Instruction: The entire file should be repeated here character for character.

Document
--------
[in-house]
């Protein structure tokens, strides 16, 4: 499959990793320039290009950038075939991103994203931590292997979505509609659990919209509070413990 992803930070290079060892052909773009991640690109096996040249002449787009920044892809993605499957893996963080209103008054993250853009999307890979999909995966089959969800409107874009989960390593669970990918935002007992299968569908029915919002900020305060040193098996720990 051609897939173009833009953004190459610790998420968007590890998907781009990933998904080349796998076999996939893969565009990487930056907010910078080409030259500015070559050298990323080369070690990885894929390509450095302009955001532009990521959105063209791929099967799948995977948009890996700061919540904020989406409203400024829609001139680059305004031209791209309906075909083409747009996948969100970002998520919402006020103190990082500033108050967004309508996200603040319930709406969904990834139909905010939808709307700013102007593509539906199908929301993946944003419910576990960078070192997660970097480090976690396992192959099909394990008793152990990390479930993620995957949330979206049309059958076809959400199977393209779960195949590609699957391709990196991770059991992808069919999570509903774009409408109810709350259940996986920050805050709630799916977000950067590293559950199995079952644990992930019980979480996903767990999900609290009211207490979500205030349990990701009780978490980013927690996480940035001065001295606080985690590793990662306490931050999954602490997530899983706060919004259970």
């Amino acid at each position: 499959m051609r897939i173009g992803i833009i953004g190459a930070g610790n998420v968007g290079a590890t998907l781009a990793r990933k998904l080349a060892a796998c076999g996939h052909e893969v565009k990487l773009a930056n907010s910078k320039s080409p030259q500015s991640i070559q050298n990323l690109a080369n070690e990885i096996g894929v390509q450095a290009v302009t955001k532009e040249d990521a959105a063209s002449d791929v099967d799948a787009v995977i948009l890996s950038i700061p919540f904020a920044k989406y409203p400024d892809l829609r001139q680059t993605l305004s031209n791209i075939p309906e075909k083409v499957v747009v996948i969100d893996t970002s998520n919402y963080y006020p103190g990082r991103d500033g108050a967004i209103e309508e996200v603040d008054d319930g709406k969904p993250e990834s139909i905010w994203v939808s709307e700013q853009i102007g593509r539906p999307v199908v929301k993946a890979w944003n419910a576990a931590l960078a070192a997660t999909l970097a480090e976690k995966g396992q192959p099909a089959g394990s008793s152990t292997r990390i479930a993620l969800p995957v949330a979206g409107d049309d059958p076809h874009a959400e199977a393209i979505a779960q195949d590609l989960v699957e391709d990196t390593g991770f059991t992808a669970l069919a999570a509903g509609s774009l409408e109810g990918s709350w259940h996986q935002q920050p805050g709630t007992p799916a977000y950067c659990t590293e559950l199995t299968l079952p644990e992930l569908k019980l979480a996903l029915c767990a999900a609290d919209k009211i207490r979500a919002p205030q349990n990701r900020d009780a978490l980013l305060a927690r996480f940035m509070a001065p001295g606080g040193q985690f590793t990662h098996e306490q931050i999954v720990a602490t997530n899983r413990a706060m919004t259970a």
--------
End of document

[in-house]
């Protein structure tokens, strides 16, 4: 499959990793320039290009950038075939991103994203931590292997979505509609659990919209509070413990 992803930070290079060892052909773009991640690109096996040249002449787009920044892809993605499957893996963080209103008054993250853009999307890979999909995966089959969800409107874009989960390593669970990918935002007992299968569908029915919002900020305060040193098996720990 051609897939173009833009953004190459610790998420968007590890998907781009990933998904080349796998076999996939893969565009990487930056907010910078080409030259500015070559050298990323080369070690990885894929390509450095302009955001532009990521959105063209791929099967799948995977948009890996700061919540904020989406409203400024829609001139680059305004031209791209309906075909083409747009996948969100970002998520919402006020103190990082500033108050967004309508996200603040319930709406969904990834139909905010939808709307700013102007593509539906199908929301993946944003419910576990960078070192997660970097480090976690396992192959099909394990008793152990990390479930993620995957949330979206049309059958076809959400199977393209779960195949590609699957391709990196991770059991992808069919999570509903774009409408109810709350259940996986920050805050709630799916977000950067590293559950199995079952644990992930019980979480996903767990999900609290009211207490979500205030349990990701009780978490980013927690996480940035001065001295606080985690590793990662306490931050999954602490997530899983706060919004259970």
């Amino acid at each position: 499959m051609r897939i173009g992803i833009i953004g190459a930070g610790n998420v968007g290079a590890t998907l781009a990793r990933k998904l080349a060892a796998c076999g996939h052909e893969v565009k990487l773009a930056n907010s910078k320039s080409p030259q500015s991640i070559q050298n990323l690109a080369n070690e990885i096996g894929v390509q450095a290009v302009t955001k532009e040249d990521a959105a063209s002449d791929v099967d799948a787009v995977i948009l890996s950038i700061p919540f904020a920044k989406y409203p400024d892809l829609r001139q680059t993605l305004s031209n791209i075939p309906e075909k083409v499957v747009v996948i969100d893996t970002s998520n919402y963080y006020p103190g990082r991103d500033g108050a967004i209103e309508e996200v603040d008054d319930g709406k969904p993250e990834s139909i905010w994203v939808s709307e700013q853009i102007g593509r539906p999307v199908v929301k993946a890979w944003n419910a576990a931590l960078a070192a997660t999909l970097a480090e976690k995966g396992q192959p099909a089959g394990s008793s152990t292997r990390i479930a993620l969800p995957v949330a979206g409107d049309d059958p076809h874009a959400e199977a393209i979505a779960q195949d590609l989960v699957e391709d990196t390593g991770f059991t992808a669970l069919a999570a509903g509609s774009l409408e109810g990918s709350w259940h996986q935002q920050p805050g709630t007992p799916a977000y950067c659990t590293e559950l199995t299968l079952p644990e992930l569908k019980l979480a996903l029915c767990a999900a609290d919209k009211i207490r979500a919002p205030q349990n990701r900020d009780a978490l980013l305060a927690r996480f940035m509070a001065p001295g606080g040193q985690f590793t990662h098996e306490q931050i999954v720990a602490t997530n899983r413990a706060m919004t259970a």